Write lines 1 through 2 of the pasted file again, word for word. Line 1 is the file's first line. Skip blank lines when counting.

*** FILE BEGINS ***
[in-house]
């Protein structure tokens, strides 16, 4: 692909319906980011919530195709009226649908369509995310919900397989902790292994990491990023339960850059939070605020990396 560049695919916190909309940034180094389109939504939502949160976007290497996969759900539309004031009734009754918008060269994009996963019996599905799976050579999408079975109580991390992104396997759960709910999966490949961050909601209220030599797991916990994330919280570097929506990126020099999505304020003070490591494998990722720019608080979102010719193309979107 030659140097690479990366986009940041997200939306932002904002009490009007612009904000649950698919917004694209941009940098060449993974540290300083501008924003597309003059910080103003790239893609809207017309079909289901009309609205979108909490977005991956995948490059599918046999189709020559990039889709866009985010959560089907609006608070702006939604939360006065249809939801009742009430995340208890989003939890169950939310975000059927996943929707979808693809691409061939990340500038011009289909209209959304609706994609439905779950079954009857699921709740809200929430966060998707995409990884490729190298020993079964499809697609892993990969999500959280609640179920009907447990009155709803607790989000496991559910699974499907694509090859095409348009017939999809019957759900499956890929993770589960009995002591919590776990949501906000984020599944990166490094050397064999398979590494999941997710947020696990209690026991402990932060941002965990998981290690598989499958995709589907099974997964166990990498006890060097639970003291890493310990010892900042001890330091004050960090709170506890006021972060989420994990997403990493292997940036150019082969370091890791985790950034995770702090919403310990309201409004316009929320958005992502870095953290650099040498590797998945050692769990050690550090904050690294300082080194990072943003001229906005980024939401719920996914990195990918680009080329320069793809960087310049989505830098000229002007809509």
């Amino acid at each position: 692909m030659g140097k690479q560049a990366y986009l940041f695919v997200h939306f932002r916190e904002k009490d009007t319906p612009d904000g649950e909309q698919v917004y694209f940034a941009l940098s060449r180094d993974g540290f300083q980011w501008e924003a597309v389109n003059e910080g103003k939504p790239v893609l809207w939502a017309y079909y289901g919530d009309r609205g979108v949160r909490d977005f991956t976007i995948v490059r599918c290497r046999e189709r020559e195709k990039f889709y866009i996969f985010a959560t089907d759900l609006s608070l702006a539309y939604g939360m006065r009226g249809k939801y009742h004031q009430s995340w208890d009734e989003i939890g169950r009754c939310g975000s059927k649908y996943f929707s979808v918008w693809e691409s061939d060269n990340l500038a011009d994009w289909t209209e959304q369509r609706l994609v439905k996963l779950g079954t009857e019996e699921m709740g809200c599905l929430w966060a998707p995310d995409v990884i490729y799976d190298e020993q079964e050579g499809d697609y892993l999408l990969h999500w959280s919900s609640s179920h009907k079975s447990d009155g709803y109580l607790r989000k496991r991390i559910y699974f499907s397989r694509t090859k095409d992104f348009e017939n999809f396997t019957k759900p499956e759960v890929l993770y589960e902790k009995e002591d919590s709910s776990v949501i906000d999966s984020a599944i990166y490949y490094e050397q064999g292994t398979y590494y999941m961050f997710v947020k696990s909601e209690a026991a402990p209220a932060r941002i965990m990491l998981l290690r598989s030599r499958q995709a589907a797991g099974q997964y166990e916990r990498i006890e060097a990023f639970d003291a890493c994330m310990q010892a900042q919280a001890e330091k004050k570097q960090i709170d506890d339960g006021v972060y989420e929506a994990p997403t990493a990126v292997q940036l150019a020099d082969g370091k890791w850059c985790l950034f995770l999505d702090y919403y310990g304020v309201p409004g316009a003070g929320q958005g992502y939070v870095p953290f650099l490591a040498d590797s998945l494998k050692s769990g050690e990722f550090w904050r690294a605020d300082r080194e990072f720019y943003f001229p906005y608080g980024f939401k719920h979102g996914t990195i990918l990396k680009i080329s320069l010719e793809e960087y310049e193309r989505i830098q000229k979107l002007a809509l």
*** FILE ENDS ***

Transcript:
[in-house]
């Protein structure tokens, strides 16, 4: 692909319906980011919530195709009226649908369509995310919900397989902790292994990491990023339960850059939070605020990396 560049695919916190909309940034180094389109939504939502949160976007290497996969759900539309004031009734009754918008060269994009996963019996599905799976050579999408079975109580991390992104396997759960709910999966490949961050909601209220030599797991916990994330919280570097929506990126020099999505304020003070490591494998990722720019608080979102010719193309979107 030659140097690479990366986009940041997200939306932002904002009490009007612009904000649950698919917004694209941009940098060449993974540290300083501008924003597309003059910080103003790239893609809207017309079909289901009309609205979108909490977005991956995948490059599918046999189709020559990039889709866009985010959560089907609006608070702006939604939360006065249809939801009742009430995340208890989003939890169950939310975000059927996943929707979808693809691409061939990340500038011009289909209209959304609706994609439905779950079954009857699921709740809200929430966060998707995409990884490729190298020993079964499809697609892993990969999500959280609640179920009907447990009155709803607790989000496991559910699974499907694509090859095409348009017939999809019957759900499956890929993770589960009995002591919590776990949501906000984020599944990166490094050397064999398979590494999941997710947020696990209690026991402990932060941002965990998981290690598989499958995709589907099974997964166990990498006890060097639970003291890493310990010892900042001890330091004050960090709170506890006021972060989420994990997403990493292997940036150019082969370091890791985790950034995770702090919403310990309201409004316009929320958005992502870095953290650099040498590797998945050692769990050690550090904050690294300082080194990072943003001229906005980024939401719920996914990195990918680009080329320069793809960087310049989505830098000229002007809509």